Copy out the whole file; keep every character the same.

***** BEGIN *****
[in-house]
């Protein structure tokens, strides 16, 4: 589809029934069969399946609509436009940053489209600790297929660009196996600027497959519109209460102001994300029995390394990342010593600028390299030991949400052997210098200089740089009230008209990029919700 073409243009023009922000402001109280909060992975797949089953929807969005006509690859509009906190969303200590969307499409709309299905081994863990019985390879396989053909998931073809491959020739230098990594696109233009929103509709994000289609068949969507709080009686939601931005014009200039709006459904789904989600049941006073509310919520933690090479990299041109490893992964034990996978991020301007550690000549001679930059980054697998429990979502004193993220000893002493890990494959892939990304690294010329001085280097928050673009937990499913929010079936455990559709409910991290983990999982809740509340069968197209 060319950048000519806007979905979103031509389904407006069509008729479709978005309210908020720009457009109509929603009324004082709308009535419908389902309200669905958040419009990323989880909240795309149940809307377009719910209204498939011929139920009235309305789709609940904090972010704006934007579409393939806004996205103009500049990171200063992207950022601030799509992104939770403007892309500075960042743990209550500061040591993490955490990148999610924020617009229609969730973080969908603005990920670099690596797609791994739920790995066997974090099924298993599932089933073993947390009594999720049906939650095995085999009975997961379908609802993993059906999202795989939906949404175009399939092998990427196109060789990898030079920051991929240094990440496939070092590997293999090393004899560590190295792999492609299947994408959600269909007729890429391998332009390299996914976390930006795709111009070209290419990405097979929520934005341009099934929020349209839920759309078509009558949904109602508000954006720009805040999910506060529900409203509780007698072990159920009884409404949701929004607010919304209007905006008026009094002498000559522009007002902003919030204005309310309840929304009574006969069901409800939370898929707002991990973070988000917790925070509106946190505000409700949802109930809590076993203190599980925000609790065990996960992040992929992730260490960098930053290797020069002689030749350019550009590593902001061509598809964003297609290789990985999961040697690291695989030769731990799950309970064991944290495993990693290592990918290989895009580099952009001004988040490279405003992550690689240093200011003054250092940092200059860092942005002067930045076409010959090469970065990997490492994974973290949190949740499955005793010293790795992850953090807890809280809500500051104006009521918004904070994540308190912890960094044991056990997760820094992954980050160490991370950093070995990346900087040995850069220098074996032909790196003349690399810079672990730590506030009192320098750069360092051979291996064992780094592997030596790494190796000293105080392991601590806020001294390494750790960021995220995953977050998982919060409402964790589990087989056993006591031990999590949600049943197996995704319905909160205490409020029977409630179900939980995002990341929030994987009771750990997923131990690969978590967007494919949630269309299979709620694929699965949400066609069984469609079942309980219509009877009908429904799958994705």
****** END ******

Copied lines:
[in-house]
């Protein structure tokens, strides 16, 4: 589809029934069969399946609509436009940053489209600790297929660009196996600027497959519109209460102001994300029995390394990342010593600028390299030991949400052997210098200089740089009230008209990029919700 073409243009023009922000402001109280909060992975797949089953929807969005006509690859509009906190969303200590969307499409709309299905081994863990019985390879396989053909998931073809491959020739230098990594696109233009929103509709994000289609068949969507709080009686939601931005014009200039709006459904789904989600049941006073509310919520933690090479990299041109490893992964034990996978991020301007550690000549001679930059980054697998429990979502004193993220000893002493890990494959892939990304690294010329001085280097928050673009937990499913929010079936455990559709409910991290983990999982809740509340069968197209 060319950048000519806007979905979103031509389904407006069509008729479709978005309210908020720009457009109509929603009324004082709308009535419908389902309200669905958040419009990323989880909240795309149940809307377009719910209204498939011929139920009235309305789709609940904090972010704006934007579409393939806004996205103009500049990171200063992207950022601030799509992104939770403007892309500075960042743990209550500061040591993490955490990148999610924020617009229609969730973080969908603005990920670099690596797609791994739920790995066997974090099924298993599932089933073993947390009594999720049906939650095995085999009975997961379908609802993993059906999202795989939906949404175009399939092998990427196109060789990898030079920051991929240094990440496939070092590997293999090393004899560590190295792999492609299947994408959600269909007729890429391998332009390299996914976390930006795709111009070209290419990405097979929520934005341009099934929020349209839920759309078509009558949904109602508000954006720009805040999910506060529900409203509780007698072990159920009884409404949701929004607010919304209007905006008026009094002498000559522009007002902003919030204005309310309840929304009574006969069901409800939370898929707002991990973070988000917790925070509106946190505000409700949802109930809590076993203190599980925000609790065990996960992040992929992730260490960098930053290797020069002689030749350019550009590593902001061509598809964003297609290789990985999961040697690291695989030769731990799950309970064991944290495993990693290592990918290989895009580099952009001004988040490279405003992550690689240093200011003054250092940092200059860092942005002067930045076409010959090469970065990997490492994974973290949190949740499955005793010293790795992850953090807890809280809500500051104006009521918004904070994540308190912890960094044991056990997760820094992954980050160490991370950093070995990346900087040995850069220098074996032909790196003349690399810079672990730590506030009192320098750069360092051979291996064992780094592997030596790494190796000293105080392991601590806020001294390494750790960021995220995953977050998982919060409402964790589990087989056993006591031990999590949600049943197996995704319905909160205490409020029977409630179900939980995002990341929030994987009771750990997923131990690969978590967007494919949630269309299979709620694929699965949400066609069984469609079942309980219509009877009908429904799958994705």